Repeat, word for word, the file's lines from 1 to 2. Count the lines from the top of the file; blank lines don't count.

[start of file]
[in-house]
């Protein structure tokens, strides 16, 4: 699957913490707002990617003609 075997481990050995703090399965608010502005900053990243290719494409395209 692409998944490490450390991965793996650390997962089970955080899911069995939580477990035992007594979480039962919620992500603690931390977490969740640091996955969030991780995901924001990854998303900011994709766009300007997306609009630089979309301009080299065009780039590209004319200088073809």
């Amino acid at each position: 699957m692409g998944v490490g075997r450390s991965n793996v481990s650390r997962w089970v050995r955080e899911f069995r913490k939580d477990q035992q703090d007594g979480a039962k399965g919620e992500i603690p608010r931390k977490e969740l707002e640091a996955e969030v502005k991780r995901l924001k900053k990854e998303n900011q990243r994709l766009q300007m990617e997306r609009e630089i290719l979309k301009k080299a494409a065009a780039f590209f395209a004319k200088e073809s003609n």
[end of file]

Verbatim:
[in-house]
């Protein structure tokens, strides 16, 4: 699957913490707002990617003609 075997481990050995703090399965608010502005900053990243290719494409395209 692409998944490490450390991965793996650390997962089970955080899911069995939580477990035992007594979480039962919620992500603690931390977490969740640091996955969030991780995901924001990854998303900011994709766009300007997306609009630089979309301009080299065009780039590209004319200088073809």